There are numerous examples of highly efficient CEO’s parachuted into struggling corporations to trim, tighten and improve the bottom line. When a business leader faces a change in the market, increased competition and potential threat to the customer base it can be comforting to fall back on tried and tested measures.
One such mechanism often used to great effect within process driven businesses is 6 Sigma. Originally developed by Motorola in the mid 80’s this set of clearly defined steps provides quantified financial targets for cost reduction and profit maximisation. I wish to stress that I am not anti Sigma as it has a demonstrable track record of success within many industries. The “Champions” of 6 Sigma or “Black Belts” become highly proficient in their roles constantly looking for the margin of improvement.
My concern, however, is that too many of the businesses I talked to have a 6 Sigma or equivalent focus on their business and bottom line. The long tail of our economic depression has resulted in looking inward for answers to survival rather than the “heads up” free innovative thinking that created the company.
Innovation should be a key part of every business but shouldn’t be confined to the measures and methods of 6 Sigma….some have tried this and it failed. You can measure innovation but as a process it should be allowed its opportunity to operate outside of conventional practices.
Creative thinking should also be within everyone’s job specification, not just the marketing and management staff. As humans we are naturally inquisitive and creative but often forget how to apply those aspects to our working days focussing instead on the tasks that need to be actioned but not allowing time for free thinking and putting forward ideas.
Encouraging innovation within a business is critical to its overall success and long term future, Apple, Starbucks, Red Bull and Dyson all place huge emphasis on the innovative core of their organisations and as a result reap the benefits.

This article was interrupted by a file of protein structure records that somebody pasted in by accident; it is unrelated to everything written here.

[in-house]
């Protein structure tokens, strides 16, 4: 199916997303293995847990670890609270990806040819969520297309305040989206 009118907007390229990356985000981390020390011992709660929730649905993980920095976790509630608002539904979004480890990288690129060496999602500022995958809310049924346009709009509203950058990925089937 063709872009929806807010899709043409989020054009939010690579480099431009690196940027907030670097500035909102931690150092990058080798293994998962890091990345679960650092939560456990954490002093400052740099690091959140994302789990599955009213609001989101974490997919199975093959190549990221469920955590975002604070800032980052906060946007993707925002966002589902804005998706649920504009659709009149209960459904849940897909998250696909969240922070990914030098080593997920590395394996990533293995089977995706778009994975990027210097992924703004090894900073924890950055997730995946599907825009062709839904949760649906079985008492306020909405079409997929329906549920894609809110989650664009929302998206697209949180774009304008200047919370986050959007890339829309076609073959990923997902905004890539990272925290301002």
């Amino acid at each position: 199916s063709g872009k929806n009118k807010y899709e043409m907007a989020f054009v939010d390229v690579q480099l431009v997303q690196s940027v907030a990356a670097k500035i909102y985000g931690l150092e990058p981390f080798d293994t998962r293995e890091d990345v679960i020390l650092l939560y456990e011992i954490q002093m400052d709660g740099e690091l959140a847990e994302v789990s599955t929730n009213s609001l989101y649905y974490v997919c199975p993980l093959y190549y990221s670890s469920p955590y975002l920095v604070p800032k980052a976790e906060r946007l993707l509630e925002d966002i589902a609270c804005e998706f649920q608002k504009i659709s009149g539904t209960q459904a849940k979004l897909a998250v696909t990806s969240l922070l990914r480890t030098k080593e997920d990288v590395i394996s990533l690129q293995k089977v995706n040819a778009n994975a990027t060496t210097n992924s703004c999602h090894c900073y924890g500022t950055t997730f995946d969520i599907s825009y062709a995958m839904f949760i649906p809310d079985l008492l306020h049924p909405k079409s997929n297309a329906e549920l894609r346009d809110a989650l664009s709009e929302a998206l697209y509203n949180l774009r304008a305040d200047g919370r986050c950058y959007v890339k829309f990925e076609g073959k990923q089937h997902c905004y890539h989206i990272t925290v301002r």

But how do you encourage innovation? The obvious and rather blunt instrument is financial reward. That can work but often can prove divisive if an idea is, as is often the case, borne out of collaboration. Quite often the biggest motivator is recognition by senior management and perhaps a benefit or gift to reflect the effort.
• Set clear vision and goals
• Communicate to all staff – provide examples of innovative solutions
• Encourage participation – inject enthusiasm and make staff accountable
• Consider appropriate motivational hook
• Introduce a sense of urgency, positive stress
• Continue to communicate
• Measure the financial impact of ideas taken forward
• Celebrate and reward success and the effort even for the failures
• Maintain momentum – avoid complacency
• Enjoy the process
Senior managers should actively encourage discussion among employees around innovation and be open to the wild and whacky. Not every idea will grow legs and become the next “big thing” but the process and input of fresh thinking from all corners of the organisation will stimulate a level of creativity and engagement with the firm.
Those discussions should also focus on an overall sense of urgency or as I would prefer to term it the delivery of a level of positive stress. Without the positive stress complacency can set in and momentum quickly lost.
The hardest part of delivering an innovative organisation is in maintaining that sense of urgency and motivation beyond the first and second story of success. The business should constantly be looking for the “what’s next” and have an eye firmly set on the horizon.
What staff need to know from management is the simple outline of the direction of travel, ethos and core goals of the company. They need to know what they can expect for creating a “good” idea. They can then be set free to join the dots, brainstorm, scribble down ideas as innovative ninjas thinking and moving fast solo or in groups to invent the future of your business.
The great bonus of creating a focus on innovation is the fun you can have in developing ideas. Shot selection and picking winners is critical but the process can be and should be an enjoyable one for all staff.
David Laud – Consultant, CEO, Mentor